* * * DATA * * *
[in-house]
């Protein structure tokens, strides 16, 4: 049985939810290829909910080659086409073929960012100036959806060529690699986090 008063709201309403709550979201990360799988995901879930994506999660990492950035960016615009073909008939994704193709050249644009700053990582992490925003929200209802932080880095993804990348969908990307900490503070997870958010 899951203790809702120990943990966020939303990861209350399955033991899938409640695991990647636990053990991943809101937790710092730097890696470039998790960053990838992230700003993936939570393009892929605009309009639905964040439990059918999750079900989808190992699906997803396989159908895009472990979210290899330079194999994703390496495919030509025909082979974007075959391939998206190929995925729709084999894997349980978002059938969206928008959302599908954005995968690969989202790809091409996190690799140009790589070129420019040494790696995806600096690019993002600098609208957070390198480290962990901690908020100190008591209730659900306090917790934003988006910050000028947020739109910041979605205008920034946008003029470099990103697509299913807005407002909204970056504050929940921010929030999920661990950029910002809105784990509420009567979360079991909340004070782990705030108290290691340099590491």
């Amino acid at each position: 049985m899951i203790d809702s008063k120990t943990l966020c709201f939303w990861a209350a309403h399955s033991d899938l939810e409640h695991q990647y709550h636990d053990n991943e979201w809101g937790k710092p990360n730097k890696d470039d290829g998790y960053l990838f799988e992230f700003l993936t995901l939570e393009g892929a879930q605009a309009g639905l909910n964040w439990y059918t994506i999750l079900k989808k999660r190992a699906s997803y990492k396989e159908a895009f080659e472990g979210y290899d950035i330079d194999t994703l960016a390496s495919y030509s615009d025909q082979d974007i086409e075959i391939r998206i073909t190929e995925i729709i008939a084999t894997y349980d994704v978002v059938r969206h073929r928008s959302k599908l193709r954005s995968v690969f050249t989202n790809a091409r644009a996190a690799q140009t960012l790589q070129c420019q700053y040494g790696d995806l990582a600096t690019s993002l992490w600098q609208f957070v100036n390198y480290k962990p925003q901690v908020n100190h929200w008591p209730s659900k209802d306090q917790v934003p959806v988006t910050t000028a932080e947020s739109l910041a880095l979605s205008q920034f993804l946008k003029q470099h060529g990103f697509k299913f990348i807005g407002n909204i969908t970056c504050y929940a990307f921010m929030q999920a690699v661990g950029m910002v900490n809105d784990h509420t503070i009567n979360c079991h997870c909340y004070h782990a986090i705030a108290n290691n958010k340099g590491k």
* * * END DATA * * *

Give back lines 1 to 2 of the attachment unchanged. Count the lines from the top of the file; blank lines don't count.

[in-house]
């Protein structure tokens, strides 16, 4: 049985939810290829909910080659086409073929960012100036959806060529690699986090 008063709201309403709550979201990360799988995901879930994506999660990492950035960016615009073909008939994704193709050249644009700053990582992490925003929200209802932080880095993804990348969908990307900490503070997870958010 899951203790809702120990943990966020939303990861209350399955033991899938409640695991990647636990053990991943809101937790710092730097890696470039998790960053990838992230700003993936939570393009892929605009309009639905964040439990059918999750079900989808190992699906997803396989159908895009472990979210290899330079194999994703390496495919030509025909082979974007075959391939998206190929995925729709084999894997349980978002059938969206928008959302599908954005995968690969989202790809091409996190690799140009790589070129420019040494790696995806600096690019993002600098609208957070390198480290962990901690908020100190008591209730659900306090917790934003988006910050000028947020739109910041979605205008920034946008003029470099990103697509299913807005407002909204970056504050929940921010929030999920661990950029910002809105784990509420009567979360079991909340004070782990705030108290290691340099590491």